If your week has been anything like mine, then you’ve had plenty to keep you busy. While I’d like to think that your “busy” equates to as much time on DevCentral checking out the cool happenings while people get their geek on as mine does, I understand that’s less than likely. Fortunately, though, there is a mechanism by which I can distribute said geeky goodness for your avid assimilation. I give to you, the DC Top 5:


iRuling the New FSE Crop


Easily my favorite thing that happened this week was something I was fortunate enough to get to be a part of. A new crop of FSEs came through corporate this week to undergo a training boot camp that has been, from all accounts, a smashing success. A small part of this extensive readiness regimen was an iRules challenge issued unto the newly empowered engineers by yours truly. Through this means they were intended to learn about iRules, DevCentral, and the many resources available to them for researching and investigating any requirements and questions they may have. The results are in as of today and I have to say I’m duly impressed. I’ll post the results next week but, for now, here’s a taste of the challenge that was issued. Keep in mind these people range from a few weeks to maybe a couple months tops experience with F5, let alone iRules or coding in general, so this was a tall order. The gauntlet was laid down and the engineers answered, and answered with vigor. Stay tuned for more to come.

Mitigate Java Vulnerabilities with iRules


Jason put out a fantastic blog post this week showing how to thwart would be JavaScript abusing villains by way of iRules fu. Naturally I was interested so I investigated further. It turns out there was a vuln that cropped up plenty last week dealing with a specific string (2.2250738585072012e-308) that has a nasty habit of making the Java runtime compiler go into an infinite loop and, eventually, pack up its toys and go home. This is, as Jason accurately portrayed, “Not good.”. Luckily though iRules is able to leap to the rescue once more, as is its nature. By digging through the HTTP::request variable, Jason was able to quickly and easily strip out any possibly harmful instances of this string in the request headers. For more details on the problem, the process and the solution, click the link and have a read.

F5 Friday: ‘IPv4 and IPv6 Can Coexist’ or ‘How to eat your cake and have it too’


Whether it was the promise of eating cake or the timely topic of IPv4 trying to cling to its last moments of glory in a world hurtling quickly towards an IPv6 existence I don’t know, but this one drew me in. Lori puts together an interesting discussion, as is often the case, in her foray into the “how can these two IP formats coexist” arena. With the reality of IPGeddon acting as the stick, the carrot of switching to an IPv6 compatible lifestyle seems mighty tasty for most businesses that want to continue being operational once the new order sets in. Time is quickly running out, as are the available IPv4 addresses, so the hour is nigh for decisions to be made. This is a look at one way in which you can exist in the brave new world of 128-bit addressing without having to reconfigure every system in your architecture. It’s interesting, timely, and might just save you 128-bits worth of headaches.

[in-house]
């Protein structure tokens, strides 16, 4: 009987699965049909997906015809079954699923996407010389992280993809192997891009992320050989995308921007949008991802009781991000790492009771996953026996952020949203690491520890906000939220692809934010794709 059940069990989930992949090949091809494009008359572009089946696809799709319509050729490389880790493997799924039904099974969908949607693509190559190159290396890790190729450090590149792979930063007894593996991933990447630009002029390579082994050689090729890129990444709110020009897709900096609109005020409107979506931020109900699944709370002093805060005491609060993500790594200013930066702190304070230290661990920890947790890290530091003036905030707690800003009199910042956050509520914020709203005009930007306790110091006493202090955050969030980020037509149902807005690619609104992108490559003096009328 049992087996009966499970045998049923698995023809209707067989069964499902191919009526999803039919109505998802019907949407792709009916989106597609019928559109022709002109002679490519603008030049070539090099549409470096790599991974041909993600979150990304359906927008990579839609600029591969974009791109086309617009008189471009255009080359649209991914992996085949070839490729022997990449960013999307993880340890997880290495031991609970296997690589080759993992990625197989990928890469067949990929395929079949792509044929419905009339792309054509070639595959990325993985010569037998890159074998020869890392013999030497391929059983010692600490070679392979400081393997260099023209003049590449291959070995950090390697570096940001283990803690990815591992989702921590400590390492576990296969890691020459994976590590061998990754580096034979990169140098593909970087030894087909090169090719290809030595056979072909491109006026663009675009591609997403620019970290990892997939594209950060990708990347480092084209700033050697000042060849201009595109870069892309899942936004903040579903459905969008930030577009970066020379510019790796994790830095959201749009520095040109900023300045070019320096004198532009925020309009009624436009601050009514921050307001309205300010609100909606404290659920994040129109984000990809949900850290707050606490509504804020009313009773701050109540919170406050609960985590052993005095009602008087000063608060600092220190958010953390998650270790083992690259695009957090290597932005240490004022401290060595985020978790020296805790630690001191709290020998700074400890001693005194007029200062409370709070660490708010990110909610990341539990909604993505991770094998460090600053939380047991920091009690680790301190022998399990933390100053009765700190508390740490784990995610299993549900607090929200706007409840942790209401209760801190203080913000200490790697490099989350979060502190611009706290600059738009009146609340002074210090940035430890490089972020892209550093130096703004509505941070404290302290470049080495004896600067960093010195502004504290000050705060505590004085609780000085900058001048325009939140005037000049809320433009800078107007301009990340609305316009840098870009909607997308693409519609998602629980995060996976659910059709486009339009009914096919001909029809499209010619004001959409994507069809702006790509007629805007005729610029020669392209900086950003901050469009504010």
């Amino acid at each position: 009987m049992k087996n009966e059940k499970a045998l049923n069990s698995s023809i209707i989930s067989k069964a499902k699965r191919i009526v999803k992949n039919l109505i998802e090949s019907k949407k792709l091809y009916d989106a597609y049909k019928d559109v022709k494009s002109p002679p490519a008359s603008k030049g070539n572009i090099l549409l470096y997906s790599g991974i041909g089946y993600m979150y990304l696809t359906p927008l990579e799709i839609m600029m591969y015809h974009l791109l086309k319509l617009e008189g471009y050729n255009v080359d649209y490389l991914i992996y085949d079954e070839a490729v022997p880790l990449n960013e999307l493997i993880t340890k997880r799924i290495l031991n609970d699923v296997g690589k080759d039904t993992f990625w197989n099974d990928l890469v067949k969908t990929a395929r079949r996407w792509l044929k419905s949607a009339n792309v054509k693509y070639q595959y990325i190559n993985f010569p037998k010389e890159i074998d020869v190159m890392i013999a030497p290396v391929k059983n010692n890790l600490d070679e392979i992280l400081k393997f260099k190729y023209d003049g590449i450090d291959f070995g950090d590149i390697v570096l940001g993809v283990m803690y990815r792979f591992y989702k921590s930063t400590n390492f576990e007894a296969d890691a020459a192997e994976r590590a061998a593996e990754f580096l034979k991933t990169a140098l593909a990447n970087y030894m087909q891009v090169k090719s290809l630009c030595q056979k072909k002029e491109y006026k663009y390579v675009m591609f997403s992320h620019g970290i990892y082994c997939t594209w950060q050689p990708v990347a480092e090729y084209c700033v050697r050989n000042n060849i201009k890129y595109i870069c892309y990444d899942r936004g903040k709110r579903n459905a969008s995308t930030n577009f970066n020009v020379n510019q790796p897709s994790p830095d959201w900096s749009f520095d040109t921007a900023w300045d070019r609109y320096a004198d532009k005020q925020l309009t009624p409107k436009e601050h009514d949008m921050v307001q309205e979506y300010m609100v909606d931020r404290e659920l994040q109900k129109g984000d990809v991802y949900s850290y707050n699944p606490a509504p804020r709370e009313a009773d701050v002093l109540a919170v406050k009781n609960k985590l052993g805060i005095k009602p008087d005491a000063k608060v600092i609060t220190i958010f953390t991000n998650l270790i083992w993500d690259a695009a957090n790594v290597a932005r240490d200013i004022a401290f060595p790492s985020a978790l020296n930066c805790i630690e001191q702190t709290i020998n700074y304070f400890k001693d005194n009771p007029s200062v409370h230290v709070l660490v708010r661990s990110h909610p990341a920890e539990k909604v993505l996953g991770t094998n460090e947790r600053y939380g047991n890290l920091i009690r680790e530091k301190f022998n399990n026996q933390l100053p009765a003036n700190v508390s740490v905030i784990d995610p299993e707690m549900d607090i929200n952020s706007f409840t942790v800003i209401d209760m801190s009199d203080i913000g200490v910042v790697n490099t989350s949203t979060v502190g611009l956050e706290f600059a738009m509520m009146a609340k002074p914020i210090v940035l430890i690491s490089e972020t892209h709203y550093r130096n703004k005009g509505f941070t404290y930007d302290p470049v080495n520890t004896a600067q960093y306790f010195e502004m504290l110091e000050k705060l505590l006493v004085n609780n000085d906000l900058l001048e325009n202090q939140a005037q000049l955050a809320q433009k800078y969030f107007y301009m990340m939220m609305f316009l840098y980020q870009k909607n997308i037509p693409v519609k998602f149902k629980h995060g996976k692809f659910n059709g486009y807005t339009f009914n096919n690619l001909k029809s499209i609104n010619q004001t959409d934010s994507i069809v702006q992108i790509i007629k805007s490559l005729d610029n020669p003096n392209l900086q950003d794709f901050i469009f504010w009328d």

Deduplication and Compression – Exactly the same, but different


There’s something that got passed over last week because of an absolute overabundance of goodness that I wanted to bring up this week, as I felt it warranted some further review and discussion. That is, Don’s look at Deduplication and Compression. Taking the angle of the technologies being effectively the same is an interesting one to me. Certainly they aren’t the same thing, right? Clearly one prevents data from being transmitted while the other minimizes the transmission necessary. That’s different, right? Still though, as I was reading I couldn’t help but find myself nodding in agreeance as Don laid out the similarities. Honestly, they really do accomplish the same thing, that is minimizing what must pass through your network, even though they achieve it by different means. So which should you use when? How do they play together? Which is more effective for your environment? All excellent questions, and precisely why this post found its way into the Top5. Go have a look for yourself.

Client Cert Fingerprint Matching via iRules


Continuing in the fine tradition of the outright thieving of other peoples’ code to mold into fodder for my writing, this week I bring to you an awesome snippet from the land down under. Cameron Jenkins out of Australia was kind enough to share his iRule for Client Cert Fingerprint matching with the team. I immediately pounced on it as an opportunity to share another cool example of iRules doing what they do best: making stuff work. This iRule shows off an interesting way to compare cert fingerprints in an attempt to verify a cert’s identity without needing to store the entirety of the cert and key. It’s also useful for restricting access to a given list of certs. Very handy in some situations, and a wickedly simple iRule to achieve that level of functionality. Good on ya, Cameron, and thanks for sharing.

There you have it, another week, another 5 piece of hawesome from DevCentral. See you next time, and happy weekend.